Students suffer in Philippine typhoon zone as schools open
Philippine student pose inside a makeshift classroom in Tacloban, Leyte province, on June 2, 2014 - by Marlon Tano
The government said it had hoped to rebuild or repair 20,000 classrooms before students returned, but new regulations requiring higher building standards so schools withstand future typhoons led to delays.
"These are the birth pangs of making sure that resiliency... would be the basis for better structures," presidential spokesman Edwin Lacierda said in Manila.
"In the meantime, the students will be studying in structures which are not yet resilient, but we hope for their understanding."
At the Panaluran Central School in Tacloban, a coastal city which bore the brunt of the typhoon, hundreds of sweat-soaked children crammed into three temporary classrooms made from steel frames and corrugated iron sheets as the temperature outside hit 30 degrees Celsius (86 Fahrenheit).
"It is pitiful to see them packed like sardines," said housewife Gina Villamor as she anxiously waited for her children, aged 6 and 10, to finish their first day at school.
"It is so hot in there. And there is no electric fan."
Haiyan, the most powerful typhoon ever recorded on land, left more than 7,000 people dead as it tore across the central Philippines in November last year.
Storm surges higher than trees that swept kilometres inland compounded the devastation, destroying entire towns.
More than 1,000 schools in the typhoon zones were damaged or destroyed, according to the education cluster head of the UN Children's Fund (UNICEF) in Tacloban, Manan Kotak.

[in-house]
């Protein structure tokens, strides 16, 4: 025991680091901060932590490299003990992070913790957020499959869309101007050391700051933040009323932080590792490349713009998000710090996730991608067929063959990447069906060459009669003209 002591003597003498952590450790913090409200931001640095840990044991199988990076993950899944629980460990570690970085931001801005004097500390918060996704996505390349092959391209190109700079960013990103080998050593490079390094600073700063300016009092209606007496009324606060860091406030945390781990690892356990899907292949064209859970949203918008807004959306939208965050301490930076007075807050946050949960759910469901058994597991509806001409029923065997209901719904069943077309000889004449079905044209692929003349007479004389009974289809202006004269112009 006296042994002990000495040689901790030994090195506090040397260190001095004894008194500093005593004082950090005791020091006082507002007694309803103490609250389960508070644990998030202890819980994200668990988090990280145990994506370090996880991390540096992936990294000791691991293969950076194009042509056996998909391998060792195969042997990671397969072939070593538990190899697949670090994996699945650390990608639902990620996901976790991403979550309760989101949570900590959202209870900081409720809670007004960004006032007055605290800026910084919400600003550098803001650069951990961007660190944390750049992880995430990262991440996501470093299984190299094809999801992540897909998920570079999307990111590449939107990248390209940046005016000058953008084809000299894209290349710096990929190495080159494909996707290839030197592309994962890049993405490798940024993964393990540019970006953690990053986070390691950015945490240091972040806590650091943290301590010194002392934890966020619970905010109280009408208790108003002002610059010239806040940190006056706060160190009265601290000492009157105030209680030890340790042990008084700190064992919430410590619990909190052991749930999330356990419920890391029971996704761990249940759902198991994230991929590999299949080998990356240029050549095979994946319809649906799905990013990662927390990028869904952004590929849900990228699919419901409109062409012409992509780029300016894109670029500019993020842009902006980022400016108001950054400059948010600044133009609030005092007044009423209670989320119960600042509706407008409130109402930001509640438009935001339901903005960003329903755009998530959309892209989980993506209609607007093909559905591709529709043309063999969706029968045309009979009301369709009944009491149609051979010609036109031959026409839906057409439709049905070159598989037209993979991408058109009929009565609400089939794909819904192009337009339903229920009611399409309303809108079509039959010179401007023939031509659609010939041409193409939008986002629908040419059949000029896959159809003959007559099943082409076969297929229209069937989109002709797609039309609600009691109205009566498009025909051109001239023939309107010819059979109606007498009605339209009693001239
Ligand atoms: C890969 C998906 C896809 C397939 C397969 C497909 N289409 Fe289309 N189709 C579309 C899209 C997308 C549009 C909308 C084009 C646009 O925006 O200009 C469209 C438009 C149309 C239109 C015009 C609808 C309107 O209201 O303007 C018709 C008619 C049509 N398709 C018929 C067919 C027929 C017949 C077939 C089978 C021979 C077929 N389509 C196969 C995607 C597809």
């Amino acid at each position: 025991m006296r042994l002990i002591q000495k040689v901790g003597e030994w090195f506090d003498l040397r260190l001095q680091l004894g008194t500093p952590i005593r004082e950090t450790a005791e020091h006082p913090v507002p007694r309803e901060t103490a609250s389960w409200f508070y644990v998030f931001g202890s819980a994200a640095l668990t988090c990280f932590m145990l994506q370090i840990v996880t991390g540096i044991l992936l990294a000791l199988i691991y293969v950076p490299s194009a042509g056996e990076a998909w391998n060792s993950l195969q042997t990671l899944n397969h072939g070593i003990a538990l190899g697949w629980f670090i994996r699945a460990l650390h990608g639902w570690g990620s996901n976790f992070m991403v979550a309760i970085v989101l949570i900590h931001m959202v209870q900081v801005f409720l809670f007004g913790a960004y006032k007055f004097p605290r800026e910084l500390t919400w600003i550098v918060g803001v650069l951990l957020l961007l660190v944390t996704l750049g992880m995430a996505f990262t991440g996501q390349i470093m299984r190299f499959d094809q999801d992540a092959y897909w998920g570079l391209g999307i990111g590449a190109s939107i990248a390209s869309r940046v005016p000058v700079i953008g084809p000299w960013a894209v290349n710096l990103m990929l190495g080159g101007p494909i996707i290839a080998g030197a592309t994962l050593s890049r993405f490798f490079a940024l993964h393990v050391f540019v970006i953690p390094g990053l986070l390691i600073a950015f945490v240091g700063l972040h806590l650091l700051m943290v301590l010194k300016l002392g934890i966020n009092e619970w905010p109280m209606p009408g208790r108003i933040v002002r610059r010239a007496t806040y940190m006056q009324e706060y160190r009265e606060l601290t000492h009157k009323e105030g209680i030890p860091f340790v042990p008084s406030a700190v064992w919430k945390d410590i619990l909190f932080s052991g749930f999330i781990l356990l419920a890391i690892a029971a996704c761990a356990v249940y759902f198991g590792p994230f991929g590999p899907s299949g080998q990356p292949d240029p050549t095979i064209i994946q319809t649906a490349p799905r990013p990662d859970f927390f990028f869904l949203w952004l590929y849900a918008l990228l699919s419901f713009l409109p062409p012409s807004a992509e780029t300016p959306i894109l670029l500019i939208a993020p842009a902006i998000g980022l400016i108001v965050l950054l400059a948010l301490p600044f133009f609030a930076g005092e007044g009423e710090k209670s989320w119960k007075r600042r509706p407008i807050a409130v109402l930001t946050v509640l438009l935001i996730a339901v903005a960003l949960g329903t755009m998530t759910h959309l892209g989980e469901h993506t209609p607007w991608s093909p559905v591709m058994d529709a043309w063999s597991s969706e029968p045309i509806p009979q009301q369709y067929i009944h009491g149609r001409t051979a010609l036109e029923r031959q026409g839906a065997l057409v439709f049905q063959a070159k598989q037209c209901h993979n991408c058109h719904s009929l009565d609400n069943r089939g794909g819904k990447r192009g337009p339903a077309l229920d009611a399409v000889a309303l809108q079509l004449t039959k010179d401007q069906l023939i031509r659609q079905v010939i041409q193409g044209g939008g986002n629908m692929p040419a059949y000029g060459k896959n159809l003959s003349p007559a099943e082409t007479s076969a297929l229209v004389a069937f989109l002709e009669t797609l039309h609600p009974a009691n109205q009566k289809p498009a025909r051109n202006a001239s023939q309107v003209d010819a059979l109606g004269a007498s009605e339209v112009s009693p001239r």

He told AFP between 80,000-100,000 children were expected to return to schools on Monday in the central areas that Haiyan battered, about half of them in Tacloban.
Panaluran school principal Asela Refuerzo said teaching the 820 students who had enrolled would be a huge challenge, with a lack of toilets just one of the many problems.
"It will be difficult for them to learn if this lasts," Refuerzo said.
Presidential spokesman Lacierda and an education department official contacted by AFP said they could not give a timeline for when the schools would be rebuilt.
Officials have previously said it will take many years and billions of dollars to fully rehabilitate the typhoon-hit areas, made up mostly of farming and fishing communities that were already among the poorest in the Philippines.
Hundreds of thousands of people continue to live in makeshift shelters, while many damaged or destroyed hospitals are still not functioning properly.
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